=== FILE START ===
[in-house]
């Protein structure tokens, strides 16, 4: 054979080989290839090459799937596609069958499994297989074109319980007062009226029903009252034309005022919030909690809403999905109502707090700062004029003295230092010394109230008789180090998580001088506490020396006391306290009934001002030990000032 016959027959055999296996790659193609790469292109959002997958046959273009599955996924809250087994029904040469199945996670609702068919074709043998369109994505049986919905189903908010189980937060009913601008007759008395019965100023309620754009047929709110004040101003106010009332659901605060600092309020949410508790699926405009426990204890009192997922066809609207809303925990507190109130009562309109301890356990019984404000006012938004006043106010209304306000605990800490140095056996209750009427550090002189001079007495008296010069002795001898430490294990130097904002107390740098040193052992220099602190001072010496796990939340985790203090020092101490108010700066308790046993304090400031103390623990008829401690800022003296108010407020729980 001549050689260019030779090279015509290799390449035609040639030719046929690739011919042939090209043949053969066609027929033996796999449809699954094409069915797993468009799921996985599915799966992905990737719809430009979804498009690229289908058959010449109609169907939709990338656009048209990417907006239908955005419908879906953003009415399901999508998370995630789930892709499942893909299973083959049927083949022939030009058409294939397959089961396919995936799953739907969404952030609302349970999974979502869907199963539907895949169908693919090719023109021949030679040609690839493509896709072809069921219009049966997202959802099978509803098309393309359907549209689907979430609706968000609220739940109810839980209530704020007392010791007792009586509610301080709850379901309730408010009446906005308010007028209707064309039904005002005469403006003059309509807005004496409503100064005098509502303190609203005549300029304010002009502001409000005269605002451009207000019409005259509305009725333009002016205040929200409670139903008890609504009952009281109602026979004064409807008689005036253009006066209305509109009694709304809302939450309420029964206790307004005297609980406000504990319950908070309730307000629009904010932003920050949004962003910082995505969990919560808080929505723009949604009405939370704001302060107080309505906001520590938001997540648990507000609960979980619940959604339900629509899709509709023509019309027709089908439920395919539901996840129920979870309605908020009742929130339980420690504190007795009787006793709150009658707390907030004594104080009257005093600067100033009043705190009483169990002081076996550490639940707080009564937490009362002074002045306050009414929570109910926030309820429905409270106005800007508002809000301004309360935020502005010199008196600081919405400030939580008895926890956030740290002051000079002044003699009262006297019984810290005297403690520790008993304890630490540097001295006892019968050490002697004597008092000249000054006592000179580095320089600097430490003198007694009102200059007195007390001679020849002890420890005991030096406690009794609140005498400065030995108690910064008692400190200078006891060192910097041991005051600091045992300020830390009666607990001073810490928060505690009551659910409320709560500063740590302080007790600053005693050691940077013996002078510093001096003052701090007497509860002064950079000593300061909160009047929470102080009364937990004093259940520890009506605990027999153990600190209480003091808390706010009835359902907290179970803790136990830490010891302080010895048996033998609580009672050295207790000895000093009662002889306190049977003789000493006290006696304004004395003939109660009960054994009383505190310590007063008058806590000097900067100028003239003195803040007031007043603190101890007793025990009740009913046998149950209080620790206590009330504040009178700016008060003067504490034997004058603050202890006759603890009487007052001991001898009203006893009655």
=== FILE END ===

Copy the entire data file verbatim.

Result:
[in-house]
């Protein structure tokens, strides 16, 4: 054979080989290839090459799937596609069958499994297989074109319980007062009226029903009252034309005022919030909690809403999905109502707090700062004029003295230092010394109230008789180090998580001088506490020396006391306290009934001002030990000032 016959027959055999296996790659193609790469292109959002997958046959273009599955996924809250087994029904040469199945996670609702068919074709043998369109994505049986919905189903908010189980937060009913601008007759008395019965100023309620754009047929709110004040101003106010009332659901605060600092309020949410508790699926405009426990204890009192997922066809609207809303925990507190109130009562309109301890356990019984404000006012938004006043106010209304306000605990800490140095056996209750009427550090002189001079007495008296010069002795001898430490294990130097904002107390740098040193052992220099602190001072010496796990939340985790203090020092101490108010700066308790046993304090400031103390623990008829401690800022003296108010407020729980 001549050689260019030779090279015509290799390449035609040639030719046929690739011919042939090209043949053969066609027929033996796999449809699954094409069915797993468009799921996985599915799966992905990737719809430009979804498009690229289908058959010449109609169907939709990338656009048209990417907006239908955005419908879906953003009415399901999508998370995630789930892709499942893909299973083959049927083949022939030009058409294939397959089961396919995936799953739907969404952030609302349970999974979502869907199963539907895949169908693919090719023109021949030679040609690839493509896709072809069921219009049966997202959802099978509803098309393309359907549209689907979430609706968000609220739940109810839980209530704020007392010791007792009586509610301080709850379901309730408010009446906005308010007028209707064309039904005002005469403006003059309509807005004496409503100064005098509502303190609203005549300029304010002009502001409000005269605002451009207000019409005259509305009725333009002016205040929200409670139903008890609504009952009281109602026979004064409807008689005036253009006066209305509109009694709304809302939450309420029964206790307004005297609980406000504990319950908070309730307000629009904010932003920050949004962003910082995505969990919560808080929505723009949604009405939370704001302060107080309505906001520590938001997540648990507000609960979980619940959604339900629509899709509709023509019309027709089908439920395919539901996840129920979870309605908020009742929130339980420690504190007795009787006793709150009658707390907030004594104080009257005093600067100033009043705190009483169990002081076996550490639940707080009564937490009362002074002045306050009414929570109910926030309820429905409270106005800007508002809000301004309360935020502005010199008196600081919405400030939580008895926890956030740290002051000079002044003699009262006297019984810290005297403690520790008993304890630490540097001295006892019968050490002697004597008092000249000054006592000179580095320089600097430490003198007694009102200059007195007390001679020849002890420890005991030096406690009794609140005498400065030995108690910064008692400190200078006891060192910097041991005051600091045992300020830390009666607990001073810490928060505690009551659910409320709560500063740590302080007790600053005693050691940077013996002078510093001096003052701090007497509860002064950079000593300061909160009047929470102080009364937990004093259940520890009506605990027999153990600190209480003091808390706010009835359902907290179970803790136990830490010891302080010895048996033998609580009672050295207790000895000093009662002889306190049977003789000493006290006696304004004395003939109660009960054994009383505190310590007063008058806590000097900067100028003239003195803040007031007043603190101890007793025990009740009913046998149950209080620790206590009330504040009178700016008060003067504490034997004058603050202890006759603890009487007052001991001898009203006893009655």